We often think of microbes as single cells that can be easily targeted by drugs, alternative medicine or our own immune systems. However, the reality is much more complicated. Many of these pathogens have evolved remarkably sophisticated ways to evade our best efforts at treatment.
Some of you may have heard of biofilms, especially if you’re familiar with Lyme Disease, and how they can protect pathogenic microorganisms from your immune system. Biofilms are structures that are formed naturally by many bacteria and fungi. They can make conditions like urinary tract infections, ear infections, and Candida overgrowth much more difficult to treat.
Today I’m going to explain what biofilms are, how they are used by Candida albicans, and exactly what they mean for your Candida treatment.
What Are Biofilms?
The traditional way of looking at a microorganism was to examine it in a laboratory. Various antibiotics, antifungals and other treatments could then be applied, and the results collated and shared. However, as effective as this methodology can be, it does not take into account what happens when large numbers of those microorganisms group together in the human body.
Research over the past 10-20 years has started to show that microorganisms behave very differently when grouped together. In fact, some treatments that might work very well on a single cell can be complete failures against a large, well-established population. In many cases, this is because of biofilms.
A biofilm is a polysaccharide matrix that acts as a protective structure for the microorganism. In effect, the pathogen can hide within it. By producing a biofilm, the microorganism creates a shield to protect itself from whatever your doctor and immune system can throw at it.
Biofilms can exist both inside and outside the body. Sometimes they can even be useful (there are a number of industrial applications), but for the most part they are bad news. Much of the research has looked at Candida biofilms on items like prosthetic heart valves, intravenous catheters, and hip replacements. However, biofilms are also part of the development of many clinical infections that develop in our bodies.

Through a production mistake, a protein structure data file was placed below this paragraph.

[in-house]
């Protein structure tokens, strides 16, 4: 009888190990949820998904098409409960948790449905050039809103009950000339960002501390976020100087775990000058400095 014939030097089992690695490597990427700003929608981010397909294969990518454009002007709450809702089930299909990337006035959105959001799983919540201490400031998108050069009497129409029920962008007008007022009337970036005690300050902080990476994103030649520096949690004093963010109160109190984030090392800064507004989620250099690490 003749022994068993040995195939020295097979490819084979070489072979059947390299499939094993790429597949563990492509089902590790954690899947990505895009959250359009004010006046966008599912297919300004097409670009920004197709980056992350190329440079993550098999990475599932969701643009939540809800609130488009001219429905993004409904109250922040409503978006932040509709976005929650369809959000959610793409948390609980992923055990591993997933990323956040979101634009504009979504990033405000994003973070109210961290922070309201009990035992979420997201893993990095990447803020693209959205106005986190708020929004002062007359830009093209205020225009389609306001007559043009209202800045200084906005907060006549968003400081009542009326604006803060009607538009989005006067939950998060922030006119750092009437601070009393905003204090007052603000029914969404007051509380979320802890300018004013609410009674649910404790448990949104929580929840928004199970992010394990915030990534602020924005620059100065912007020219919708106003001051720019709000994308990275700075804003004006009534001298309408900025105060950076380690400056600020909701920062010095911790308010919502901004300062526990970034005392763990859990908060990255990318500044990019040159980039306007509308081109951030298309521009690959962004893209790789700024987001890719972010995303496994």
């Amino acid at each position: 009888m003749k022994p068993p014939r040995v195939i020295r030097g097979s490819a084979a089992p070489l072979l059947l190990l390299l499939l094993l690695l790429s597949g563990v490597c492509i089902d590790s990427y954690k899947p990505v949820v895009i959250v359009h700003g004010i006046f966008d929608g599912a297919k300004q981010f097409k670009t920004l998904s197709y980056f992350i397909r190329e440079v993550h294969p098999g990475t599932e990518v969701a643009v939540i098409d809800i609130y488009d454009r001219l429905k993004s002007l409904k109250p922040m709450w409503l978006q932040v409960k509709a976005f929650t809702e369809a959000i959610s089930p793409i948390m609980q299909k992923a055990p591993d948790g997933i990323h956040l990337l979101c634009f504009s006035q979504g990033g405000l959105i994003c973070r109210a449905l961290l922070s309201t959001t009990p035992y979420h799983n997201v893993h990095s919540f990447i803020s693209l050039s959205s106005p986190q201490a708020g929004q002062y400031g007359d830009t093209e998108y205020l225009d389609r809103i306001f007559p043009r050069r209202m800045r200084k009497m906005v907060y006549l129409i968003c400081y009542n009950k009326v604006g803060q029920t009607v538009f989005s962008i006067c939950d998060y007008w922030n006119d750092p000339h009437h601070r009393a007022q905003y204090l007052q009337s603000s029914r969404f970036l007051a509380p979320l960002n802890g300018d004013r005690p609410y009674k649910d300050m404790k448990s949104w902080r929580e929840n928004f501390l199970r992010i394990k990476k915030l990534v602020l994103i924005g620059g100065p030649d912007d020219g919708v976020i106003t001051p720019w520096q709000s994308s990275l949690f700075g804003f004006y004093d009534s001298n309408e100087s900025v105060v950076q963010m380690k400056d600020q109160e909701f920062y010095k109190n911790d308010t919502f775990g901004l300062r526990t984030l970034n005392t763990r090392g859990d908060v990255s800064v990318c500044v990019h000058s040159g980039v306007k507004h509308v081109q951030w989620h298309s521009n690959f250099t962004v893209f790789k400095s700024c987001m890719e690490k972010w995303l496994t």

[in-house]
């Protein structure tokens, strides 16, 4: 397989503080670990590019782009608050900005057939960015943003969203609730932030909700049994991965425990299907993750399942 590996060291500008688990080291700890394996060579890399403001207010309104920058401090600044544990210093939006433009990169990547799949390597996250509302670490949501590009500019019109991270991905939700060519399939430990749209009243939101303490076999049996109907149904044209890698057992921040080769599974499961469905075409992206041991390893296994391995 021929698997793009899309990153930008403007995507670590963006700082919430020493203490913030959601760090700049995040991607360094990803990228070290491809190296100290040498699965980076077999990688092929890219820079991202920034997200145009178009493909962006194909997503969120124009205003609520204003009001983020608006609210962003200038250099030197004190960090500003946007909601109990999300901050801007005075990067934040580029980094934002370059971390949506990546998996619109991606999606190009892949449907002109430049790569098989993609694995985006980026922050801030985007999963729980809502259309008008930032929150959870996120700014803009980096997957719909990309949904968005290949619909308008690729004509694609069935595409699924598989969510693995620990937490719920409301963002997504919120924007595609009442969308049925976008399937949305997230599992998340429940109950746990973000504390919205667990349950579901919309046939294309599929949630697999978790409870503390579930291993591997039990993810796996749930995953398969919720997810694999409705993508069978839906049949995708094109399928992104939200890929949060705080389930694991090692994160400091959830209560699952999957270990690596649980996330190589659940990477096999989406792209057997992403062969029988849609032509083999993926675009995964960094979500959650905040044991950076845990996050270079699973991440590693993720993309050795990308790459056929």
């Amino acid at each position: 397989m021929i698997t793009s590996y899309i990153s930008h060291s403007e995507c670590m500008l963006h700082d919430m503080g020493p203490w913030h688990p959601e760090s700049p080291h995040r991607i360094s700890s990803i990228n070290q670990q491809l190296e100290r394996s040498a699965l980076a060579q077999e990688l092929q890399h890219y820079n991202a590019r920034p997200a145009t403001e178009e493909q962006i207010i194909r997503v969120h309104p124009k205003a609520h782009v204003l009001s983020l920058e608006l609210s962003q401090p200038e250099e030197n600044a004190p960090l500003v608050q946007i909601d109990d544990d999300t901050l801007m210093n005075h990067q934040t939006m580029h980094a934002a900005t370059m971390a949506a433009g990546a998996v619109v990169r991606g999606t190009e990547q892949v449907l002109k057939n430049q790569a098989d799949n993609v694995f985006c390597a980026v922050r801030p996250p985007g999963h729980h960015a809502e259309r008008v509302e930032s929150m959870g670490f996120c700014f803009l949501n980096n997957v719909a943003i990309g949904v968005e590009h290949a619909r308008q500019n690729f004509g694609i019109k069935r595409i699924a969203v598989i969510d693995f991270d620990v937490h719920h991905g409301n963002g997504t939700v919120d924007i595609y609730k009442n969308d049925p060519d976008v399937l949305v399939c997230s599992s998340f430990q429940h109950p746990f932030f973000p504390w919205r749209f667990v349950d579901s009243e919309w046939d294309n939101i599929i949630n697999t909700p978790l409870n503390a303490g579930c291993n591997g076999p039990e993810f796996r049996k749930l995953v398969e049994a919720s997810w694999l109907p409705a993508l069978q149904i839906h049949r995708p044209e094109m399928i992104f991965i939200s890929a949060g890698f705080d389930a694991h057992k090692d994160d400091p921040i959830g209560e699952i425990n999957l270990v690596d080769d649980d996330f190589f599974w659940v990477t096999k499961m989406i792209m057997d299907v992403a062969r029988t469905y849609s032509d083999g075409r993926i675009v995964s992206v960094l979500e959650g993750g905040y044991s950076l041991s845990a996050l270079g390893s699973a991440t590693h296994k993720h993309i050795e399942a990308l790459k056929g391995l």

Candida albicans is the most common fungal biofilm found in hospitals, but it is also extremely difficult to treat. One study looked at the effectiveness of a group of antifungals (including prescription antifungals like Nystatin and Diflucan) against Candida biofilms. Researchers found that the antifungals were initially effective against Candida, but as the biofilm developed they became less and less effective. After 72 hours of biofilm development, the “C. albicans cells were highly resistant,” leading them to conclude that “drug resistance develops over time, coincident with biofilm maturation.” Other studies refer to “a near-total resistance to antifungal agents by biofilm-associated Candida.”
What are these biofilms made of? Well, another study found Candida biofilms to be comprised of 32% glucose. So Candida needs sugar not just to grow and reproduce, but also to create the biofilm that protects it from your immune system.
Breaking A Candida Biofilm
There is no simple way to destroy a Candida biofilm in your gut. For the most part biofilms do exactly what they are designed to do – protect the Candida albicans cells from your immune system. There is no magic pill we can take to eliminate a Candida biofilm. It takes time and application.
Biofilms are one of the main reasons why a Candida overgrowth is so hard to beat. A longstanding Candida overgrowth has had plenty of time to create biofilms in your gut, and (as I’ve shown above) these are very resistant to many of the treatments we can throw at them. The longer the biofilm has had to develop, the more resistant it will be to antifungal treatments.
This is why using antifungal drugs alone is often not enough to beat a Candida overgrowth. We need to adopt several different strategies. Our Candida treatment plan, the Ultimate Candida Diet, uses several different elements to fight Candida. These include antifungals, probiotics, and a low-sugar diet. We also discuss the use of systemic enzymes, such as lumbrokinase, which have been shown to break down biofilms such as those created by Lyme, Candida, and other infections. Adding these systemic enzymes to your treatment can make your probiotics and antifungal therapies much more effective.
Used alone, these strategies will likely fail. But used together, they can be highly effective. The antifungals destroy the cell walls of the Candida; the enzymes break down the biofilms; the probiotics support your immune system and regulate the acidity in your gut; and the low-sugar diet deprives the Candida of the resources that it needs to grow. This combination of treatments is much more effective than using a single strategy.